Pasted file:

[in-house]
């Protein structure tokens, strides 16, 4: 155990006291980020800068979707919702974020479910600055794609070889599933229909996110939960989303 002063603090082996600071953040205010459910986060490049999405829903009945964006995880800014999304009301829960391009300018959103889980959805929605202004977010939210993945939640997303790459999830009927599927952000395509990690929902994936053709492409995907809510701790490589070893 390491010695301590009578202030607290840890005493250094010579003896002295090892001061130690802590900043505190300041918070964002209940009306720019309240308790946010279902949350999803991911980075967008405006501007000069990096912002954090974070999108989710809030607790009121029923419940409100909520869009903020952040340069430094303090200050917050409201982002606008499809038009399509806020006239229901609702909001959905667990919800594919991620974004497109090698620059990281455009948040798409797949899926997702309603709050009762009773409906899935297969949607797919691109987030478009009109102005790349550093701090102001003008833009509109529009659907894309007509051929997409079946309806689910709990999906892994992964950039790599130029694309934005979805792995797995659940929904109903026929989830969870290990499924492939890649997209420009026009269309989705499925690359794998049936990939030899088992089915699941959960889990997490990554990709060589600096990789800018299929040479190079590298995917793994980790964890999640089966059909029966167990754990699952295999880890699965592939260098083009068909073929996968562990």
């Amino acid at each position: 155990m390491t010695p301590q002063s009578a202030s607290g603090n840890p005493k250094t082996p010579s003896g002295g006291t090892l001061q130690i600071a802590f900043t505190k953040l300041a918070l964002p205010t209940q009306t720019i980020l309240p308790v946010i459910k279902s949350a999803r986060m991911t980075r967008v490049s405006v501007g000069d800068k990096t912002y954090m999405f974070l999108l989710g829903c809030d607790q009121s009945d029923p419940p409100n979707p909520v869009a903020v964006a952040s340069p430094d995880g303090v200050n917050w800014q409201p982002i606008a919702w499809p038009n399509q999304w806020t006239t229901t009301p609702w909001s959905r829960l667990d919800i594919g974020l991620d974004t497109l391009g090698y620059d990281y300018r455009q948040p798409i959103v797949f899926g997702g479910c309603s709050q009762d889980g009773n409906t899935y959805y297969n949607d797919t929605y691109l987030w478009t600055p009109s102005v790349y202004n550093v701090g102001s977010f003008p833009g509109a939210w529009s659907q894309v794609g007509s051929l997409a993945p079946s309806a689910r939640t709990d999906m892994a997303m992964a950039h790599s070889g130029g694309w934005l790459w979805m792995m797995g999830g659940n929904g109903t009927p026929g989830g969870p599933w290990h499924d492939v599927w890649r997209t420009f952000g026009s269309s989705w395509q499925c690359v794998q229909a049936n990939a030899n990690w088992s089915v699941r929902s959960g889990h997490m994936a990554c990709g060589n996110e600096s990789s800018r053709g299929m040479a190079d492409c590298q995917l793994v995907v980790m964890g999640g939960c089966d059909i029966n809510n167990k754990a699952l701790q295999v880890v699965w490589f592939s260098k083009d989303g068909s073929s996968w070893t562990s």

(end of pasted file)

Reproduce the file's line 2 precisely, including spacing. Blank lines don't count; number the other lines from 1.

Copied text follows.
């Protein structure tokens, strides 16, 4: 155990006291980020800068979707919702974020479910600055794609070889599933229909996110939960989303 002063603090082996600071953040205010459910986060490049999405829903009945964006995880800014999304009301829960391009300018959103889980959805929605202004977010939210993945939640997303790459999830009927599927952000395509990690929902994936053709492409995907809510701790490589070893 390491010695301590009578202030607290840890005493250094010579003896002295090892001061130690802590900043505190300041918070964002209940009306720019309240308790946010279902949350999803991911980075967008405006501007000069990096912002954090974070999108989710809030607790009121029923419940409100909520869009903020952040340069430094303090200050917050409201982002606008499809038009399509806020006239229901609702909001959905667990919800594919991620974004497109090698620059990281455009948040798409797949899926997702309603709050009762009773409906899935297969949607797919691109987030478009009109102005790349550093701090102001003008833009509109529009659907894309007509051929997409079946309806689910709990999906892994992964950039790599130029694309934005979805792995797995659940929904109903026929989830969870290990499924492939890649997209420009026009269309989705499925690359794998049936990939030899088992089915699941959960889990997490990554990709060589600096990789800018299929040479190079590298995917793994980790964890999640089966059909029966167990754990699952295999880890699965592939260098083009068909073929996968562990």